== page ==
After this, we need to create a new intent where we will gather the card information that will be sent to the webhook and will return a suitable card. We are calling this new intent Echo. Since we are going to get anything the user says, we need to use a prebuilt entity called @sys.any, which will save the utterance entered by the user inside a variable. We also put the input context as CreditCardRequest and the output context as Echo. Inside the training phrases, we first put it in template mode and write @sys.any and press enter to add it as an example. Next, we put the training phrase in example mode and write only text, and it will give us the option to mark it as a @sys.any entity.

Now, we have to scroll down until we reach the Fulfillment section and we click on the toggle button (turns to blue) on the Enable webhook call for this intent.

Once this is done, click on the left menu on the Fulfillment option. Then, click on the toggle button on the same height as the Webhook (turns into blue) and add the URL of your webhook

Now that a webhook is set up, we need to get that answer and make use of an external service. To do so, we will need to have a server and start a Node JS with a public IP to call it.

First things first, add this code into a JSON file and execute npm install nameofyourfile.json inside the folder where your NodeJS will be running.

{
  "name": "webhook-echo-sample",
  "version": "1.0.0",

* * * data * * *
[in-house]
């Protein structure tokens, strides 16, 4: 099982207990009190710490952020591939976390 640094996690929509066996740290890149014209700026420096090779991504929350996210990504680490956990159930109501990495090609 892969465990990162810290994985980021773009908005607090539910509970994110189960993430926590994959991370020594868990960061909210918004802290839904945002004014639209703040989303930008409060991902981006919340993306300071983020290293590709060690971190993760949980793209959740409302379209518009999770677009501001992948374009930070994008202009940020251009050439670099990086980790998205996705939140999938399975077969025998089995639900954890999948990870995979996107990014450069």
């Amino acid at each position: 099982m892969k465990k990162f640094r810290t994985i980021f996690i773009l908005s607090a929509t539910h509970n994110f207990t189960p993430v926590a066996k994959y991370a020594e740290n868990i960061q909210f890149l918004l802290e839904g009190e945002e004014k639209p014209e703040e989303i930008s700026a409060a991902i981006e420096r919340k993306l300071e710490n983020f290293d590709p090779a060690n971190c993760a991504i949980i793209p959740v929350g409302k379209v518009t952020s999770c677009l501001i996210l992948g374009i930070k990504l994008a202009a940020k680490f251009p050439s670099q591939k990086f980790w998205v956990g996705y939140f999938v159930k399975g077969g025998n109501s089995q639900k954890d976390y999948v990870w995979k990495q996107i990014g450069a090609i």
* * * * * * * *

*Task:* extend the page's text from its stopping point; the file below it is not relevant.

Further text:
"description": "Webhook echo sample",
  "main": "index.js",
  "scripts": {
    "start": "node index.js"
  },
  "author": "Sunil Syal",
  "dependencies": {
    "@google/maps": "",
    "actions-on-google": "^2.2.0",
    "body-parser": "^1.15.0",
    "dialogflow": "^0.1.0",
    "dialogflow-fulfillment": "^0.4.1",
    "express": "^4.13.4",
    "firebase-admin": "^4.2.1",
    "firebase-functions": "^0.5.7",
    "nodemailer": "^4.6.8",
    "request": "",
    "sync-request": ""
  }
}

After this, create a new JavaScript file and add the following code to it:

"use strict";
const express = require("express");
const bodyParser = require("body-parser");
// Dialogflow dependencies ////
const functions = require('firebase-functions');
const {WebhookClient} = require('dialogflow-fulfillment');
const {Card, Suggestion} = require('dialogflow-fulfillment');
const {dialogflow} = require('actions-on-google');
const {Permission} = require('actions-on-google');
const requestNode = require('request');
var nodemailer = require('nodemailer');
var googleMapsClient = require('@google/maps').createClient({
  key: 'yourKey'
});
var sync = require('sync-request');
process.env.DEBUG = 'dialogflow:debug'; // enables lib debugging statements
const restService = express();
var CARD = "";
var BANK = "";
restService.use(
  bodyParser.urlencoded({
    extended: true
  })
);
restService.use(bodyParser.json());
restService.post("/echo/", function(request, response) {
  const agent = new WebhookClient({ request, response });
  const app = dialogflow({debug: true});
  function recommendation(agent){
    let conv = agent.conv();
    //TODO create a recommendation system and return it inside the text, we save the value of the recommended card inside the CARD variable and we prompt the message back to Dialogflow
    CARD = yourRecommendationFunctionWhichReturnsTheFittingCard;